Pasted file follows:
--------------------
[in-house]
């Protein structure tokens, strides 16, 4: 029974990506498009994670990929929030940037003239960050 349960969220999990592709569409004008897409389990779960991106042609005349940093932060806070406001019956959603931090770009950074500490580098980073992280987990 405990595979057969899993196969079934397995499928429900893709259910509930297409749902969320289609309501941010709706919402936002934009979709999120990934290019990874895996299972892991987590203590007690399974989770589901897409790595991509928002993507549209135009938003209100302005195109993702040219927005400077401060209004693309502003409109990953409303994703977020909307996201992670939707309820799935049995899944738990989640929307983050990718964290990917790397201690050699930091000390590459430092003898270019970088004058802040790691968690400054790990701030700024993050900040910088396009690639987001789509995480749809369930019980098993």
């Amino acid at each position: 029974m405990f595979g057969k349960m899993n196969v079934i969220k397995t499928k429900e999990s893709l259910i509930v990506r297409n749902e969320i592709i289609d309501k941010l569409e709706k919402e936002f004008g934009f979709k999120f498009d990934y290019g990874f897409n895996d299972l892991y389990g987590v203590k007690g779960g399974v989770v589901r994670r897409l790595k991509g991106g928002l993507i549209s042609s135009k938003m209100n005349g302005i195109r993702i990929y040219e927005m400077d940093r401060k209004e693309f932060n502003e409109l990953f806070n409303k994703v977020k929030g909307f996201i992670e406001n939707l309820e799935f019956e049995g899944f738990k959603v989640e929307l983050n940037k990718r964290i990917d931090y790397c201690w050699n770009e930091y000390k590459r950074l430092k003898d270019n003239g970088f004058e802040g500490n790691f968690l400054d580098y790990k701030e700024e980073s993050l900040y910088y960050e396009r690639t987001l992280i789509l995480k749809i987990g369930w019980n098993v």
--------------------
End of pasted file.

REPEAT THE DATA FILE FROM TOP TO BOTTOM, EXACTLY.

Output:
[in-house]
């Protein structure tokens, strides 16, 4: 029974990506498009994670990929929030940037003239960050 349960969220999990592709569409004008897409389990779960991106042609005349940093932060806070406001019956959603931090770009950074500490580098980073992280987990 405990595979057969899993196969079934397995499928429900893709259910509930297409749902969320289609309501941010709706919402936002934009979709999120990934290019990874895996299972892991987590203590007690399974989770589901897409790595991509928002993507549209135009938003209100302005195109993702040219927005400077401060209004693309502003409109990953409303994703977020909307996201992670939707309820799935049995899944738990989640929307983050990718964290990917790397201690050699930091000390590459430092003898270019970088004058802040790691968690400054790990701030700024993050900040910088396009690639987001789509995480749809369930019980098993």
């Amino acid at each position: 029974m405990f595979g057969k349960m899993n196969v079934i969220k397995t499928k429900e999990s893709l259910i509930v990506r297409n749902e969320i592709i289609d309501k941010l569409e709706k919402e936002f004008g934009f979709k999120f498009d990934y290019g990874f897409n895996d299972l892991y389990g987590v203590k007690g779960g399974v989770v589901r994670r897409l790595k991509g991106g928002l993507i549209s042609s135009k938003m209100n005349g302005i195109r993702i990929y040219e927005m400077d940093r401060k209004e693309f932060n502003e409109l990953f806070n409303k994703v977020k929030g909307f996201i992670e406001n939707l309820e799935f019956e049995g899944f738990k959603v989640e929307l983050n940037k990718r964290i990917d931090y790397c201690w050699n770009e930091y000390k590459r950074l430092k003898d270019n003239g970088f004058e802040g500490n790691f968690l400054d580098y790990k701030e700024e980073s993050l900040y910088y960050e396009r690639t987001l992280i789509l995480k749809i987990g369930w019980n098993v």